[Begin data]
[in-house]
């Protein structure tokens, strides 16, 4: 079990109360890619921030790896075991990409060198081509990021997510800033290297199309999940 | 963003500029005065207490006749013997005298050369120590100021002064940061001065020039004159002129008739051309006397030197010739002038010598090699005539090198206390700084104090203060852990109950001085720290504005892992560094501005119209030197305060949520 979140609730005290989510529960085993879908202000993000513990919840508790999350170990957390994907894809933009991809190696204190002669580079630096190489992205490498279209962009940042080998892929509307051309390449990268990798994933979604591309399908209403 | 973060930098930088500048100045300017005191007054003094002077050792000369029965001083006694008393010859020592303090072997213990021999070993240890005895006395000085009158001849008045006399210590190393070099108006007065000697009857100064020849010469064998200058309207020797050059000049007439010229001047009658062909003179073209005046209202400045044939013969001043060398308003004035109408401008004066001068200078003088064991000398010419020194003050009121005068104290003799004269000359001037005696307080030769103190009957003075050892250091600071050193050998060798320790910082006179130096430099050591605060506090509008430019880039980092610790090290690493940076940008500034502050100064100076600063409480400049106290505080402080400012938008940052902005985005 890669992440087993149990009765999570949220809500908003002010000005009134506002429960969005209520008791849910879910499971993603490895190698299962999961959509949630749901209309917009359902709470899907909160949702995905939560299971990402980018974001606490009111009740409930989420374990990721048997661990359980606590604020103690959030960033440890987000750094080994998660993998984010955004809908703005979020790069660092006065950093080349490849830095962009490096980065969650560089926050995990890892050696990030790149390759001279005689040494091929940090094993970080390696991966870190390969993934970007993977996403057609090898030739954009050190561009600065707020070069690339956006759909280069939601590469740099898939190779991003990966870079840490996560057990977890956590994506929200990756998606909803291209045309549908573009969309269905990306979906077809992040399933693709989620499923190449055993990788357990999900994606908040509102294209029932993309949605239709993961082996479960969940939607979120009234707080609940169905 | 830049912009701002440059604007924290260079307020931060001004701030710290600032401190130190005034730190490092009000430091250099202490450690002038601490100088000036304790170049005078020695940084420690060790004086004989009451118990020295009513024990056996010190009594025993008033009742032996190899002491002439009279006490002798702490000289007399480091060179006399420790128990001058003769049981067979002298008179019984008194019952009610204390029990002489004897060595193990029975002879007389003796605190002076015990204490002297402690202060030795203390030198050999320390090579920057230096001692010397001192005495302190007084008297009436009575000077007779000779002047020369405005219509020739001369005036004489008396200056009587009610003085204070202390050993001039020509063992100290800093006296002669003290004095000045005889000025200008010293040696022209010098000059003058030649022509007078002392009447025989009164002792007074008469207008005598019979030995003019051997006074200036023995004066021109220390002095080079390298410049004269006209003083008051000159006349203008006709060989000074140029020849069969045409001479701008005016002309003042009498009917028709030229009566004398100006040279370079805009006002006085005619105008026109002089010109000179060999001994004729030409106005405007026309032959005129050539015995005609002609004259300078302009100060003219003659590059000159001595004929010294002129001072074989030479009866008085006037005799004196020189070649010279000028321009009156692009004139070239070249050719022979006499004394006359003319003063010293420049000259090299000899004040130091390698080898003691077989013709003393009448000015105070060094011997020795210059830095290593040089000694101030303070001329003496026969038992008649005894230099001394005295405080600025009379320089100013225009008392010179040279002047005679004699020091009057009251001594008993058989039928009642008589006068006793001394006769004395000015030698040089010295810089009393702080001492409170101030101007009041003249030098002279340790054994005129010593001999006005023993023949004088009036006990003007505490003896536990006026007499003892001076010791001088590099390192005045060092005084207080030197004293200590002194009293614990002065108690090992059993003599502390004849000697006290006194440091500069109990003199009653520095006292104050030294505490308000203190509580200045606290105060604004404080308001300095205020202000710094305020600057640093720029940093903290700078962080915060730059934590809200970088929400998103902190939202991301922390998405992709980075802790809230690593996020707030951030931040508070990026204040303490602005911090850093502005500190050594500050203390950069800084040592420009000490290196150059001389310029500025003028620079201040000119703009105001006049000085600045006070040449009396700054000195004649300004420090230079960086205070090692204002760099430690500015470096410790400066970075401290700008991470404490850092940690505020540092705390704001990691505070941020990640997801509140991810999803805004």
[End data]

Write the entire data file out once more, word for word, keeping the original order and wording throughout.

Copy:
[in-house]
């Protein structure tokens, strides 16, 4: 079990109360890619921030790896075991990409060198081509990021997510800033290297199309999940 | 963003500029005065207490006749013997005298050369120590100021002064940061001065020039004159002129008739051309006397030197010739002038010598090699005539090198206390700084104090203060852990109950001085720290504005892992560094501005119209030197305060949520 979140609730005290989510529960085993879908202000993000513990919840508790999350170990957390994907894809933009991809190696204190002669580079630096190489992205490498279209962009940042080998892929509307051309390449990268990798994933979604591309399908209403 | 973060930098930088500048100045300017005191007054003094002077050792000369029965001083006694008393010859020592303090072997213990021999070993240890005895006395000085009158001849008045006399210590190393070099108006007065000697009857100064020849010469064998200058309207020797050059000049007439010229001047009658062909003179073209005046209202400045044939013969001043060398308003004035109408401008004066001068200078003088064991000398010419020194003050009121005068104290003799004269000359001037005696307080030769103190009957003075050892250091600071050193050998060798320790910082006179130096430099050591605060506090509008430019880039980092610790090290690493940076940008500034502050100064100076600063409480400049106290505080402080400012938008940052902005985005 890669992440087993149990009765999570949220809500908003002010000005009134506002429960969005209520008791849910879910499971993603490895190698299962999961959509949630749901209309917009359902709470899907909160949702995905939560299971990402980018974001606490009111009740409930989420374990990721048997661990359980606590604020103690959030960033440890987000750094080994998660993998984010955004809908703005979020790069660092006065950093080349490849830095962009490096980065969650560089926050995990890892050696990030790149390759001279005689040494091929940090094993970080390696991966870190390969993934970007993977996403057609090898030739954009050190561009600065707020070069690339956006759909280069939601590469740099898939190779991003990966870079840490996560057990977890956590994506929200990756998606909803291209045309549908573009969309269905990306979906077809992040399933693709989620499923190449055993990788357990999900994606908040509102294209029932993309949605239709993961082996479960969940939607979120009234707080609940169905 | 830049912009701002440059604007924290260079307020931060001004701030710290600032401190130190005034730190490092009000430091250099202490450690002038601490100088000036304790170049005078020695940084420690060790004086004989009451118990020295009513024990056996010190009594025993008033009742032996190899002491002439009279006490002798702490000289007399480091060179006399420790128990001058003769049981067979002298008179019984008194019952009610204390029990002489004897060595193990029975002879007389003796605190002076015990204490002297402690202060030795203390030198050999320390090579920057230096001692010397001192005495302190007084008297009436009575000077007779000779002047020369405005219509020739001369005036004489008396200056009587009610003085204070202390050993001039020509063992100290800093006296002669003290004095000045005889000025200008010293040696022209010098000059003058030649022509007078002392009447025989009164002792007074008469207008005598019979030995003019051997006074200036023995004066021109220390002095080079390298410049004269006209003083008051000159006349203008006709060989000074140029020849069969045409001479701008005016002309003042009498009917028709030229009566004398100006040279370079805009006002006085005619105008026109002089010109000179060999001994004729030409106005405007026309032959005129050539015995005609002609004259300078302009100060003219003659590059000159001595004929010294002129001072074989030479009866008085006037005799004196020189070649010279000028321009009156692009004139070239070249050719022979006499004394006359003319003063010293420049000259090299000899004040130091390698080898003691077989013709003393009448000015105070060094011997020795210059830095290593040089000694101030303070001329003496026969038992008649005894230099001394005295405080600025009379320089100013225009008392010179040279002047005679004699020091009057009251001594008993058989039928009642008589006068006793001394006769004395000015030698040089010295810089009393702080001492409170101030101007009041003249030098002279340790054994005129010593001999006005023993023949004088009036006990003007505490003896536990006026007499003892001076010791001088590099390192005045060092005084207080030197004293200590002194009293614990002065108690090992059993003599502390004849000697006290006194440091500069109990003199009653520095006292104050030294505490308000203190509580200045606290105060604004404080308001300095205020202000710094305020600057640093720029940093903290700078962080915060730059934590809200970088929400998103902190939202991301922390998405992709980075802790809230690593996020707030951030931040508070990026204040303490602005911090850093502005500190050594500050203390950069800084040592420009000490290196150059001389310029500025003028620079201040000119703009105001006049000085600045006070040449009396700054000195004649300004420090230079960086205070090692204002760099430690500015470096410790400066970075401290700008991470404490850092940690505020540092705390704001990691505070941020990640997801509140991810999803805004």